Fajita
Resources > Term > F > Fajita

Are you a Smart Kitchen™ Chef?

Try it FREE or take a TOUR to explore Smart Kitchen!
+ -

 

Today Fajita means a meal where meat, poultry, vegetables and/or other ingredients are Grilled together over High Heat and served in a flour tortilla.

The dish has its origins from tougher less expensive cuts of beef, namely Outside Skirt Steak, which resembles a “Belt,” or “Faja” in Spanish, that Mexican workers in Texas cut into thin strips and cooked quickly over open fires with vegetables. They ate the combination of fixings in tortillas as their main meal of the day. Texans took note and the dish was added to the hybrid style of cooking that became known as Tex-Mex. Today, Hanger Steak is as likely as Skirt Steak to be sold as “Fajita Meat.”

From the simple Mexican beef dishes of the range, the term “Fajita” has grown to encompass grilling poultry, seafood, and pork together with fixings and serving them all together “sizzling” in heated Skillet. The diner then builds and fills a flour tortilla with the ingredients. Don’t be surprised if you see almost anything cooked fajita style today.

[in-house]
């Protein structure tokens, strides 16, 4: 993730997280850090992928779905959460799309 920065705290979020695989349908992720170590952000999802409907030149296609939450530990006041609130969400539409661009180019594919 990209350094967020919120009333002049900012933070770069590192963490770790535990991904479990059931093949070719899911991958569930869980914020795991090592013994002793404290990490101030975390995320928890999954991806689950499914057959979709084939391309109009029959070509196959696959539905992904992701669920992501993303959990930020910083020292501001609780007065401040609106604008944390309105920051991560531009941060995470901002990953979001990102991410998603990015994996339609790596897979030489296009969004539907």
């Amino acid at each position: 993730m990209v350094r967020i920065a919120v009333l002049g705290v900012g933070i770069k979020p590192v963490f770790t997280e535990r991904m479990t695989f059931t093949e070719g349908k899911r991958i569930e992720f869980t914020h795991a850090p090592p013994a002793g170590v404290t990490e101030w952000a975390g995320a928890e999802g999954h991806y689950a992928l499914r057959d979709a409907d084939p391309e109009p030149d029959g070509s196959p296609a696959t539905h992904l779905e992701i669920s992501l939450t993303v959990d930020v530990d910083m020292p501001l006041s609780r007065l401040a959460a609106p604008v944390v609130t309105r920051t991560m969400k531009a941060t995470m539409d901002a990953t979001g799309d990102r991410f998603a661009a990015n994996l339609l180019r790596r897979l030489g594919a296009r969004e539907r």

The first key to making Fajitas is the Marinade, usually something simple and Tenderizing, like Lime Juice, ground CuminChopped Jalapeños and Cilantro, allowed to work on the tough meat for hours in a lidded container or plastic bag.

The second key to making Fajitas is the cooking method. The meat should be removed from the marinade and any excess moisture blotted away, so that the product will Brown and char in the cooking vessel, which is traditionally a Cast Iron Skillet with a little oil, though a grill or broiler can be used on High Heat.  The meat can be cooked whole or sliced thin against the Meat Grain. Slicing it thin is better if you are cooking the Fajita Meat with other ingredients like onions and peppers because it exposes more surface area of the meat to the heat.

After the meat is cooked it should rest, allowing time to cook the Sliced Onions and Peppers that traditionally accompany Fajitas in the same pan as the meat. The onions and peppers should be cooked until soft. The rested meat can be returned to the pan briefly to bring all the ingredients up to an acceptable temperature for service. Fajitas are often served with Flair, the Fourth of the Four Levers of Cooking,™ by presenting them sizzling on a super-heated cast iron pan or dish. Other fixings, like CheeseGuacamole, or Salsa can accompany the sizzling ingredients and be used by guests to build their own Fajitas in flour tortillas.